How new technologies are changing agriculture
There is a lot of talk in Europe at the moment of improving animal welfare in farms and also of reducing the use of antibiotics in the livestock sector. Improving animal health is a key first step in improving animal welfare, but contrary to what some might think, good animal health is not about “caring” for animals. Our # ‘MorethanMedicine’ approach to animal health means not only ensuring access to innovative tools to prevent disease and support more holistic care, but also ensuring responsible use of medicines when needed.
There are good reasons to be concerned about the potential dangers of antibiotic abuse in humans and animals. We share this concern and actions have been carried out in the livestock sector for more than a decade now. The European agricultural sector is indeed helping to protect the effectiveness of antibiotics.
Over the past decade, sales of antibiotics to livestock have fallen by 34 percent on average, thanks to the efforts of vets, farmers and our industry. This is reflected in recent statistics for various animal health products sold in Europe: vaccines now account for 34 percent of the share, while antibiotics have fallen to less than 12 percent.
“Over the past decade, sales of antibiotics for livestock have fallen by 34% thanks to the efforts of vets, farmers and industry.”
The European livestock sector has moved resolutely towards a ‘prevention is better than cure’ approach, which has enabled the animal health industry to focus more investment in innovations for disease prevention and disease prevention. early diagnosis and finding new and better ways to improve overall animal health and welfare.
Our industry is currently at the forefront of a technological and digital transformation that precisely aims to achieve this. By providing alternative solutions to breeders collectively called Precision Livestock Farming, new tools can help breeders provide optimal animal health care to improve animal welfare, support responsible use of medicines and ensure better traceability.
Breakthroughs in biotechnology, detection tools, sensors and robotics, genomic testing and advanced vaccines, among others, are expected to become essential tools for the future of animal husbandry and the veterinary profession.
Using smart sensors in barns can capture data such as sounds, movements or temperature, which can help the farmer to more accurately care for an individual animal, even on a large scale. For example, thermal cameras allow farmers to monitor the temperature of their individual animals at all times.
This means that a temperature spike can be detected without even having to interact directly with the animal, signaling the need for additional care. This animal can then be examined for other signs of illness and treated appropriately. Another example is sound sensors that can detect key indicators of disease on farms, which – let’s face it – can be extremely noisy places.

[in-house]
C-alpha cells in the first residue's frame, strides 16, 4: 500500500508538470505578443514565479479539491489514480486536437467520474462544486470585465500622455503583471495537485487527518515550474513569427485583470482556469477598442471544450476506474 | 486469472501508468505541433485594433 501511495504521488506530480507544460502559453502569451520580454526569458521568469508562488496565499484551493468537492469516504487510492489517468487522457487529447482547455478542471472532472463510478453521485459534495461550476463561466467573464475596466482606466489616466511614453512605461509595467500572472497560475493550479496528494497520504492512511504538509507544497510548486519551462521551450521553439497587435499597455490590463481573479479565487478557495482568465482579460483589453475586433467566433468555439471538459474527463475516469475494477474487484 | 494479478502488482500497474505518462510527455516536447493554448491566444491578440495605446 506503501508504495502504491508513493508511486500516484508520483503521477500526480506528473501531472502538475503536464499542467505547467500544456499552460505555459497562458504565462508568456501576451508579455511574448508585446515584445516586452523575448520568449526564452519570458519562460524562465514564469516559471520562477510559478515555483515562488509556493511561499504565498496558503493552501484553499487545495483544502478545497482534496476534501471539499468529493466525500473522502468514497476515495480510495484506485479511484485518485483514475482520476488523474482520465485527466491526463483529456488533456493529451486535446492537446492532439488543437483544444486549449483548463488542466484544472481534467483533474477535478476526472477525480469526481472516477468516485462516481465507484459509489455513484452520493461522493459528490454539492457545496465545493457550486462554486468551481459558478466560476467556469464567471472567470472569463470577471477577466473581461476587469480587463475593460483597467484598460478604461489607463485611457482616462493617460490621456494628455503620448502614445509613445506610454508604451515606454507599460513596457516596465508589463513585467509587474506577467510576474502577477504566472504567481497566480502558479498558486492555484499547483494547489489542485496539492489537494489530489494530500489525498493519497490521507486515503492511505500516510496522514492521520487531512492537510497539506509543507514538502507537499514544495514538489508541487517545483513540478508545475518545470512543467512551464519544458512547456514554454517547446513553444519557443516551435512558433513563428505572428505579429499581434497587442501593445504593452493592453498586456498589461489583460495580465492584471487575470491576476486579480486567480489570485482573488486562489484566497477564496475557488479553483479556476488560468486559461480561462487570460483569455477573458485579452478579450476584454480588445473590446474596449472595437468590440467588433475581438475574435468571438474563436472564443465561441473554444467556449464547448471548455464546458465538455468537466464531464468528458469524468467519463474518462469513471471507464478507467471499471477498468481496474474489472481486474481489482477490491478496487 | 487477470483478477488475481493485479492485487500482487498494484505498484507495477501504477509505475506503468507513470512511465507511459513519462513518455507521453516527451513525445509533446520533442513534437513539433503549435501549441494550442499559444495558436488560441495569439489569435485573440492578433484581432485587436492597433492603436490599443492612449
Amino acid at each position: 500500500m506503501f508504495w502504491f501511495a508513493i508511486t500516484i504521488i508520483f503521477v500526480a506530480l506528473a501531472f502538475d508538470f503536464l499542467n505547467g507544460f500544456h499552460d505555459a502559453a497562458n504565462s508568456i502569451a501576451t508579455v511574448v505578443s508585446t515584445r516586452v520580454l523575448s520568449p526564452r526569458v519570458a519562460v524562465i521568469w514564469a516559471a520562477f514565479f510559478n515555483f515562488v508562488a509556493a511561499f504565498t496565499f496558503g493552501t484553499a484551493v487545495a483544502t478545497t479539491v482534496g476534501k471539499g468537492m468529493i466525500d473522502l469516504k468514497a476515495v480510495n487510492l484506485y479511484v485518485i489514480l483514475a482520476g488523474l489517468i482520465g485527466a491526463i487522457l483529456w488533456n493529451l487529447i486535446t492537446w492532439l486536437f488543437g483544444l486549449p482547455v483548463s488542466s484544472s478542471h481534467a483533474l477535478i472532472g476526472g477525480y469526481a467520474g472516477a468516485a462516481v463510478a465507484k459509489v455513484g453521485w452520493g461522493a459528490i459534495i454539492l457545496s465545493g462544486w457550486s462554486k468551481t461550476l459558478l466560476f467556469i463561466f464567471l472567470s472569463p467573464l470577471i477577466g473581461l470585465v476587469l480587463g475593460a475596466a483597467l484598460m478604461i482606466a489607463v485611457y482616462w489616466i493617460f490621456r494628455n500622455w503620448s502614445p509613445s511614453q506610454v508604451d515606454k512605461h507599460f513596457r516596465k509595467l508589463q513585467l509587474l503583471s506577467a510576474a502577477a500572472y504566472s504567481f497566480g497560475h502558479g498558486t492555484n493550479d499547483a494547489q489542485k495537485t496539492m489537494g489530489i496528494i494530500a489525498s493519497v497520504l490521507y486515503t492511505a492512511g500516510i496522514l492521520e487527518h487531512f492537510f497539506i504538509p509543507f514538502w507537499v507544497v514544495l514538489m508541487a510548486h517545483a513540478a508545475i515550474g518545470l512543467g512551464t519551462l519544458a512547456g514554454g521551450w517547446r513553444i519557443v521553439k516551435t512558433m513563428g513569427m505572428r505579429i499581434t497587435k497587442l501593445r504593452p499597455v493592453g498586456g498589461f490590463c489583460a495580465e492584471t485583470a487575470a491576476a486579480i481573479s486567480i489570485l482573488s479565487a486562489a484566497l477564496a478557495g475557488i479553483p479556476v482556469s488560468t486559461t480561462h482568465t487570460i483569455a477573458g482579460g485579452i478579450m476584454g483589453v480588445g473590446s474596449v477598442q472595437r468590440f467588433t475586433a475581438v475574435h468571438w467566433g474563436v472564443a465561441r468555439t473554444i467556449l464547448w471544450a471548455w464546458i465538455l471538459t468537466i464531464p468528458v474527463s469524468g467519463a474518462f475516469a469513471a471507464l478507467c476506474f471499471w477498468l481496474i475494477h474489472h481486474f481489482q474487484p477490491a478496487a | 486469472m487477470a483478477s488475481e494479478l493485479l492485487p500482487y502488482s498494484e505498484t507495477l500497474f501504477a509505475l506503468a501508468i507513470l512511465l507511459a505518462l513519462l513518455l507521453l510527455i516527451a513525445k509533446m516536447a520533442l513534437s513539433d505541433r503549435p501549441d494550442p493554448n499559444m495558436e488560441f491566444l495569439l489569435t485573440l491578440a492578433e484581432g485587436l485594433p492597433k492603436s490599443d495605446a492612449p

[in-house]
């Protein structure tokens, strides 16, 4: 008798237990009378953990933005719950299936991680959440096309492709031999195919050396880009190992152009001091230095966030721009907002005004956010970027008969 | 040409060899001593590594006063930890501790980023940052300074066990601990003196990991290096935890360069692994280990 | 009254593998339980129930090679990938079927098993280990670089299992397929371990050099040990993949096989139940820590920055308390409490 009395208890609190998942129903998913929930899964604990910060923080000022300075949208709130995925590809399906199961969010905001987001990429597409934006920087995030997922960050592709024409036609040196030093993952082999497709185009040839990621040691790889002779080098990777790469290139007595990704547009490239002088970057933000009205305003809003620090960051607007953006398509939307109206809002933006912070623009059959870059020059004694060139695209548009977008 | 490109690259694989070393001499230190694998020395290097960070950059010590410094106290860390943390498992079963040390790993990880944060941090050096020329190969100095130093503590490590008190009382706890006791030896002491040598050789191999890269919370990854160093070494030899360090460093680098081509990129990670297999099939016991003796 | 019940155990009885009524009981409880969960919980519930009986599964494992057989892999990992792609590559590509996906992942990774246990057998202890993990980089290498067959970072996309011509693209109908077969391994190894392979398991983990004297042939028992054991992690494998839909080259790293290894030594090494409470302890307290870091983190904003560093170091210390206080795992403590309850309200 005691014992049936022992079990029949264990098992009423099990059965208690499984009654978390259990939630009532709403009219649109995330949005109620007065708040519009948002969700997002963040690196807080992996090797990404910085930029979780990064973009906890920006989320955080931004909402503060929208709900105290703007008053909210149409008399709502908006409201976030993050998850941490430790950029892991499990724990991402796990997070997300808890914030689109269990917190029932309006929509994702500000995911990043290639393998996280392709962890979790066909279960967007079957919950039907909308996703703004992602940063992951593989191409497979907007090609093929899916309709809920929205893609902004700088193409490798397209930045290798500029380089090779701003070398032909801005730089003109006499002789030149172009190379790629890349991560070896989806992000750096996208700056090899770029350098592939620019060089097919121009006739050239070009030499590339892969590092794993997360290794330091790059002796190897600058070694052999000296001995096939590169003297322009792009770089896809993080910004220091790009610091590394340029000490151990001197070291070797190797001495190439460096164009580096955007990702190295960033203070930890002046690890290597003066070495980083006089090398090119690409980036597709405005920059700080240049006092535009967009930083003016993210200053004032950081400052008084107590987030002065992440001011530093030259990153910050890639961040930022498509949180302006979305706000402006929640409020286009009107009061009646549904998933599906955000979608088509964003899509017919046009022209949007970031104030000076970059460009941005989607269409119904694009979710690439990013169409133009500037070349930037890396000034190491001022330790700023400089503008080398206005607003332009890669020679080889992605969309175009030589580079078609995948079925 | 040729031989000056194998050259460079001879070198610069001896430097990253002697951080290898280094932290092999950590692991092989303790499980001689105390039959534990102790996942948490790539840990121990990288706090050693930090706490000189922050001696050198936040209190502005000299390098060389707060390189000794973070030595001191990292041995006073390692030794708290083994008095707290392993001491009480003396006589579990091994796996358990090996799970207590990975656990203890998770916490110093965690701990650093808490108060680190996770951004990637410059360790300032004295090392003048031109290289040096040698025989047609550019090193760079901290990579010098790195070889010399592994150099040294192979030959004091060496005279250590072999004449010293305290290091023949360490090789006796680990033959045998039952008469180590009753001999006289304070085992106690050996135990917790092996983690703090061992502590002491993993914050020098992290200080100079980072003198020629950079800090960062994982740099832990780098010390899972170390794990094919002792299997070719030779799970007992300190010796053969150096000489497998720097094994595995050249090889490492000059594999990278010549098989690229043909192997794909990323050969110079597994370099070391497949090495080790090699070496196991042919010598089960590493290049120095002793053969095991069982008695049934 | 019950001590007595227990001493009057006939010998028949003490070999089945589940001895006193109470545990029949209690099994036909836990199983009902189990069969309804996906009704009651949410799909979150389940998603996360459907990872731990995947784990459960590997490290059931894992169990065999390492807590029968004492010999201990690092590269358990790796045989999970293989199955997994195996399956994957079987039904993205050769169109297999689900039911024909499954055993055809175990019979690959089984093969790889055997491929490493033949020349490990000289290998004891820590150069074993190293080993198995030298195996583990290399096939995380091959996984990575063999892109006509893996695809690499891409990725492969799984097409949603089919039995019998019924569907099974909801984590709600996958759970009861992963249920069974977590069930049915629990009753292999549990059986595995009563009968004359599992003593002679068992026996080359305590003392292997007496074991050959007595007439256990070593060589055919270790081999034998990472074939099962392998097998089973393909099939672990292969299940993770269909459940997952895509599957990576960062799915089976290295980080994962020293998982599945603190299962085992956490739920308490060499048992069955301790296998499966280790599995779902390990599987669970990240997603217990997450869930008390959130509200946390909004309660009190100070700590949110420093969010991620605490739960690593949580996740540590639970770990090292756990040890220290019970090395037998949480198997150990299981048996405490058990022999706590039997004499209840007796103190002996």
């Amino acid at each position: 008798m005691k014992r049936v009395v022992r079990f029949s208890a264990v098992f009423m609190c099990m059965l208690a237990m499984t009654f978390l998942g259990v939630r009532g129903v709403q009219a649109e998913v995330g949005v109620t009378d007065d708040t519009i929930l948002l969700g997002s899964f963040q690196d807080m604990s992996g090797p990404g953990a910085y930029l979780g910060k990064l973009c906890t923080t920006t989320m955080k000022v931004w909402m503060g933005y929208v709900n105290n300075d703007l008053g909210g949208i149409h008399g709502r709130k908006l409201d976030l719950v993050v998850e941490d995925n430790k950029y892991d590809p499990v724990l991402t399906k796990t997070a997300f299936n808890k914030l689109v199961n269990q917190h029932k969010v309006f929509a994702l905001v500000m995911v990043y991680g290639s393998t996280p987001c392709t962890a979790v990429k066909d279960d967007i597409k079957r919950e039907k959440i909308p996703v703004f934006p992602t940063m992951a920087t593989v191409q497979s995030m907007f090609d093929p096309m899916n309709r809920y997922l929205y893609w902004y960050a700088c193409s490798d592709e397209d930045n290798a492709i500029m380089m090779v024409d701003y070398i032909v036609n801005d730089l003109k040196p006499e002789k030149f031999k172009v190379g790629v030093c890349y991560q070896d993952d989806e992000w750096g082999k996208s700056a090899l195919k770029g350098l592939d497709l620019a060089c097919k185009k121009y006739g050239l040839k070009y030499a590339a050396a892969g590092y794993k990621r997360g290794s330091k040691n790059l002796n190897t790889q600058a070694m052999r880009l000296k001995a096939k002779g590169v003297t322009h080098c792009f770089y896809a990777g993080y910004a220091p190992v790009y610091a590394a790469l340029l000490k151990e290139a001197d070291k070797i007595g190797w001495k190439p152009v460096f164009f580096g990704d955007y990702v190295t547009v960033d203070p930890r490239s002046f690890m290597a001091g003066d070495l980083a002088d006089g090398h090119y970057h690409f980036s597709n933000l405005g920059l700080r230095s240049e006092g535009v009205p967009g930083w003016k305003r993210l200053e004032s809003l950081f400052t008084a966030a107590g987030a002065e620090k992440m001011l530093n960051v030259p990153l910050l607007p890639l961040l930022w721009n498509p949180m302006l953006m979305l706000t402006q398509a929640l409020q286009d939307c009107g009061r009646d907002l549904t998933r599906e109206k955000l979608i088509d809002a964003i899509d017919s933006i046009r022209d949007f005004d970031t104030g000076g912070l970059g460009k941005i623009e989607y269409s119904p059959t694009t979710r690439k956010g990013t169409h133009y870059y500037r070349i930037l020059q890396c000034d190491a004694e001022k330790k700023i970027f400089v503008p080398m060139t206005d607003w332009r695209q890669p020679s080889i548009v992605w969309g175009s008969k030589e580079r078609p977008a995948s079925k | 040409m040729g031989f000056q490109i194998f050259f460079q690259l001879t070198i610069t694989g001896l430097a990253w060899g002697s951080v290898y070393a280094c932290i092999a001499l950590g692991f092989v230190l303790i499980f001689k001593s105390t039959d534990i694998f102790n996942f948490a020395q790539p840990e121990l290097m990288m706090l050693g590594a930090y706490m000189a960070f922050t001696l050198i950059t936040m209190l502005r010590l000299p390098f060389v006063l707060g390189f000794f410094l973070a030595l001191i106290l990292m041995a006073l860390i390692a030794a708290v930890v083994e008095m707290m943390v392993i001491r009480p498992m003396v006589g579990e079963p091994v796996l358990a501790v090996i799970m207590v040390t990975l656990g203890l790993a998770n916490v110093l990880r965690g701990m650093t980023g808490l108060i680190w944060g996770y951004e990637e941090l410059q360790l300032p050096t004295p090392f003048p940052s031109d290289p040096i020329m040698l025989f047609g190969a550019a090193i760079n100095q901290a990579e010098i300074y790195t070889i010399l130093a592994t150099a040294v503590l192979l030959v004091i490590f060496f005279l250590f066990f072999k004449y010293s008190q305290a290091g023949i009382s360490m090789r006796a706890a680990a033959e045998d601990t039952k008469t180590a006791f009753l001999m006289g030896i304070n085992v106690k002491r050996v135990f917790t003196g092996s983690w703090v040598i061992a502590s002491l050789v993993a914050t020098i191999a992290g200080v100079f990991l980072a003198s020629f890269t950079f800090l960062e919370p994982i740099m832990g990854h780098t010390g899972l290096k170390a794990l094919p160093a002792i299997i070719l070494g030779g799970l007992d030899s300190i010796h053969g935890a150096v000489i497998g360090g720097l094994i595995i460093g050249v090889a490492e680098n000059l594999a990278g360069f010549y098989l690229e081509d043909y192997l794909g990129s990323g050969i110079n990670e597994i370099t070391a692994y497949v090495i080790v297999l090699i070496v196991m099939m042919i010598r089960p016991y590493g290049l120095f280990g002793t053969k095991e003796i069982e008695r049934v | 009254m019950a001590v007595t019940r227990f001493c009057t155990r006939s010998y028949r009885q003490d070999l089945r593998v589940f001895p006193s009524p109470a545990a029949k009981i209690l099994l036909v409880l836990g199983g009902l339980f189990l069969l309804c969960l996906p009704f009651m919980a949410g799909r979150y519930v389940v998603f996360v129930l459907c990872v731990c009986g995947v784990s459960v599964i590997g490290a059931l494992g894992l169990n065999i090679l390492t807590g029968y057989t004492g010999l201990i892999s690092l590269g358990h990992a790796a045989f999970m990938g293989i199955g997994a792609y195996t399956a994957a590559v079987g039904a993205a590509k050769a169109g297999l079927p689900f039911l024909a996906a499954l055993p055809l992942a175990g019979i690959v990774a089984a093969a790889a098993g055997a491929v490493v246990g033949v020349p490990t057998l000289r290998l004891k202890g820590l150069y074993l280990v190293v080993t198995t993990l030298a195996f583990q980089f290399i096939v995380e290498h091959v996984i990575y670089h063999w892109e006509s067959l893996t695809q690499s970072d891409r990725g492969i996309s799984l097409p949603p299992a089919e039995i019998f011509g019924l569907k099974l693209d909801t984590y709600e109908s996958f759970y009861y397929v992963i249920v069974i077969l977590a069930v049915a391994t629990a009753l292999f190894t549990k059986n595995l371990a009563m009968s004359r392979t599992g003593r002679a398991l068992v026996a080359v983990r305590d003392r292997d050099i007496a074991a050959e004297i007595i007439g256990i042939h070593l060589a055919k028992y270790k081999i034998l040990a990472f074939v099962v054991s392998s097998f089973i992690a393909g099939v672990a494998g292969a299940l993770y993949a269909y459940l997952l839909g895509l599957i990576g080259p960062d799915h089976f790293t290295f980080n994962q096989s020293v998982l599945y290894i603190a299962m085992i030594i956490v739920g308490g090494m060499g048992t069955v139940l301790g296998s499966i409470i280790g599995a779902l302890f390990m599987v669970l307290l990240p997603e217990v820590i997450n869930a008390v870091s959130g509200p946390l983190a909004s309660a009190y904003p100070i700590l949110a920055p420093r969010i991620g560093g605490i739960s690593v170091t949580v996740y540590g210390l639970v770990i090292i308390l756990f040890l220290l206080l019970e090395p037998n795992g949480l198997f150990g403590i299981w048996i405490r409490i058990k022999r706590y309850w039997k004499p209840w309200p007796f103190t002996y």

In pig farms, for example, the use of sound sensors can detect the telltale sign of a cough which may indicate respiratory disease. This means that an individual pig can receive treatment if necessary or be separated from the herd so that other animals do not become infected. In fact, the use of these surveillance technologies has been shown to detect signs of disease up to two weeks earlier than conventional practices. This can play a key role in reducing disease and the need to use antibiotics.
These two examples provide a good basis for earlier diagnosis by a farm veterinarian, and new tools are being deployed to enable point-of-care diagnosis. This means the vet can immediately decide whether an antibiotic or other treatment is needed and which one to administer.
With these “lab-on-a-chip” style diagnostics, not only does it increase user convenience, it once again helps improve animal health and welfare and supports responsible drug use. Meanwhile, new technologies such as DNA or mRNA are transforming preventive measures, and new vaccine delivery methods are improving the efficiency and accuracy of mass vaccination through needle-free, automated applications. or conveyor belt for example.
For poultry, new methods even offer in ovo vaccination (in the egg). This not only facilitates the breeder’s work, but can also promote better uptake of vaccines, which in turn offers better animal welfare, since these innovations have the advantage of being considerably less invasive for the animal. ‘animal.
Many of these new technologies offer real-time data collection, analysis and delivery of relevant information directly to the farmer’s tablet or smartphone. There are of course costs associated with these technologies, and training on how best to use them is advised.
“Breakthroughs in biotechnology, detection tools, sensors and robotics, genomic testing and advanced vaccines, among others, are fast becoming essential tools for the future of animal husbandry and the veterinary profession”
But by better linking the factors of animal management, farmers can achieve more holistic farm management and provide more consistent and improved care for their animals. Therefore, it is essential that EU policies help farmers, especially the younger generation, to access these tools. They are an important part of what will make the difference for farmers when they achieve their sustainability goals.
Find out more via: https://connectedhealth.animalhealtheurope.eu/